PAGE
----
Abnormal Uterine Bleeding | Causes & Risk Factors

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What causes abnormal uterine bleeding?

Many different things can cause abnormal uterine bleeding. Pregnancy is a common cause. Polyps or fibroids (small and large growths) in the uterus can also cause bleeding. Rarely, a thyroid problem, infection of the cervix or cancer of the uterus can cause abnormal uterine bleeding.

In most women, abnormal uterine bleeding is caused by a hormone imbalance. When hormones are the problem, doctors call the problem dysfunctional uterine bleeding, or DUB. Abnormal bleeding caused by hormone imbalance is more common in teenagers or in women who are approaching menopause.

These are just a few of the problems that can cause abnormal uterine bleeding. These problems can occur at any age, but the likely cause of abnormal uterine bleeding usually depends on your age.

Women in their teens, 20s and 30s

A common cause of abnormal bleeding in young women and teenagers is pregnancy. Many women have abnormal bleeding in the first few months of a normal pregnancy. Some birth control pills or the intrauterine device can also cause abnormal bleeding.

Some young women who have abnormal uterine bleeding do not release an egg from their ovaries (called ovulation) during their menstrual cycle. This is common for teenagers who have just started getting their periods. This causes a hormone imbalance where the estrogen in your body makes the lining of your uterus (called the endometrium) grow until it gets too thick. When your body gets rid of this lining during your period, the bleeding will be very heavy. A hormone imbalance may also cause your body not to know when to shed the lining. This can cause irregular bleeding (“spotting”) between your periods.

Women in their 40s and early 50s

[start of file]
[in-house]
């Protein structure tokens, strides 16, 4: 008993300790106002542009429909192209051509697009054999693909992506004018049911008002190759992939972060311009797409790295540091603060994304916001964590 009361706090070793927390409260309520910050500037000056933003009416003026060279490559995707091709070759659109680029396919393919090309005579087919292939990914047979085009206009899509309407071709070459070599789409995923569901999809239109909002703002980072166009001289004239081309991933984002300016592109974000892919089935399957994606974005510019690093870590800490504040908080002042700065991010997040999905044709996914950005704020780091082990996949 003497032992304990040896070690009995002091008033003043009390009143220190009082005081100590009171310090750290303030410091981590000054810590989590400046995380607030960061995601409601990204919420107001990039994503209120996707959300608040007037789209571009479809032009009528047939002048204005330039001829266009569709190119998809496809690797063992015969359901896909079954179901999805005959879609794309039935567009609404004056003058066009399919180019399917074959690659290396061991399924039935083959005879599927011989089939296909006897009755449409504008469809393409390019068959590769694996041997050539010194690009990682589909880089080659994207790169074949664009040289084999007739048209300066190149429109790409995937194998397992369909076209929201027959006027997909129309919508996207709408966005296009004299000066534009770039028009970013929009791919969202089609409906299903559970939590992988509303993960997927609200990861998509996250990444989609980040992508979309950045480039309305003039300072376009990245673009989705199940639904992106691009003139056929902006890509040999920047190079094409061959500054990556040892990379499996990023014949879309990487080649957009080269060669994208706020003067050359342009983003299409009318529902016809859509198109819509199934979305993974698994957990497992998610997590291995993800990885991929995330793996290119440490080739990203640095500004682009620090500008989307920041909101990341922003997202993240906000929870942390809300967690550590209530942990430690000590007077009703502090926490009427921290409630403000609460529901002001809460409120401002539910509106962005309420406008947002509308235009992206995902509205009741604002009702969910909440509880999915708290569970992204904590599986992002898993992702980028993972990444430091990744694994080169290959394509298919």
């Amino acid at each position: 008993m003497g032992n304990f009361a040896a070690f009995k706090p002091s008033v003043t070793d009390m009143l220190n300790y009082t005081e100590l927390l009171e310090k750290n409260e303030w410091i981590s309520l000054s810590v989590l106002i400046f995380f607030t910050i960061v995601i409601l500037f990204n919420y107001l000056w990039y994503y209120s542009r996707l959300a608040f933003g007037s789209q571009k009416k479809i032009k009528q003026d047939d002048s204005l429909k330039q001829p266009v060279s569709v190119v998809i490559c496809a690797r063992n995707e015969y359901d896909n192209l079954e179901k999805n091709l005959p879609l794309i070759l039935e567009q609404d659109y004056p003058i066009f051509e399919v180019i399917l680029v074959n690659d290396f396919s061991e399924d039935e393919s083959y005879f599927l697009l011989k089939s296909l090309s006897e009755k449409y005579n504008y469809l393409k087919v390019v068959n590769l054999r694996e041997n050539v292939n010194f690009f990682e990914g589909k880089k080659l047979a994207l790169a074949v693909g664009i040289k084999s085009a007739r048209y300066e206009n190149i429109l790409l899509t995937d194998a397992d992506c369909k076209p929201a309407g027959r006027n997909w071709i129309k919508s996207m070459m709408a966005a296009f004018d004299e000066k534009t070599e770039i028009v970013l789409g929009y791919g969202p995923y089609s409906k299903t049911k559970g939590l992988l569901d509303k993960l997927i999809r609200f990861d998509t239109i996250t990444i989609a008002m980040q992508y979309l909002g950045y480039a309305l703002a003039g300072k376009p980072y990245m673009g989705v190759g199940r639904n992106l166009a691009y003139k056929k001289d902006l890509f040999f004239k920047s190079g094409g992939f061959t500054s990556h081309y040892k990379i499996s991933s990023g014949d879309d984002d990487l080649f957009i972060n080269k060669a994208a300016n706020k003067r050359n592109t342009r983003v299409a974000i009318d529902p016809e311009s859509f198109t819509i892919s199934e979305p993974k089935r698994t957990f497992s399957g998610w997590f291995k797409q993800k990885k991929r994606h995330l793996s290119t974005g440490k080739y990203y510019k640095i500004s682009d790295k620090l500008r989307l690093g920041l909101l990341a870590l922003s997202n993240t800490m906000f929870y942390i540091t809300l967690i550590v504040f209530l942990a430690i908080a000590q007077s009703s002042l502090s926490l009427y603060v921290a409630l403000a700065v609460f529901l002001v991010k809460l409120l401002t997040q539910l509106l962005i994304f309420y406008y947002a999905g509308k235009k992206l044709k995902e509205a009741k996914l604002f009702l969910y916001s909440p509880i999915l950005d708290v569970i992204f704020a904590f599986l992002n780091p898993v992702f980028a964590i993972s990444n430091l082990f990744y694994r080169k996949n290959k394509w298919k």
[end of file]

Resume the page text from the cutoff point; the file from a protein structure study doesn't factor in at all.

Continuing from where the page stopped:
In the years before menopause and when menopause begins, women have months when they don't ovulate. This can cause abnormal uterine bleeding, including heavy periods and lighter, irregular bleeding.

Thickening of the lining of the uterus is another cause of bleeding in women in their 40s and 50s. This thickening can be a warning of uterine cancer. If you have abnormal uterine bleeding and you’re in this age group, you need to tell your doctor about it. It may be a normal part of getting older, but it's important to make sure uterine cancer isn't the cause.

Women after menopause

Hormone replacement therapy is a common cause of uterine bleeding after menopause. Other causes include endometrial and uterine cancer. These cancers are more common in older women than in younger women. But cancer is not always the cause of abnormal uterine bleeding. Many other problems can cause bleeding after menopause. For this reason, it’s important to talk to your doctor if you have any bleeding after menopause.

Source

Abnormal Uterine Bleeding by KA Oriel, MD, and S Schrager, MD (American Family Physician August 01, 1999, http://www.aafp.org/afp/991001ap/1371.html)

Written by familydoctor.org editorial staff

Reviewed/Updated: 02/14
Created: 09/00

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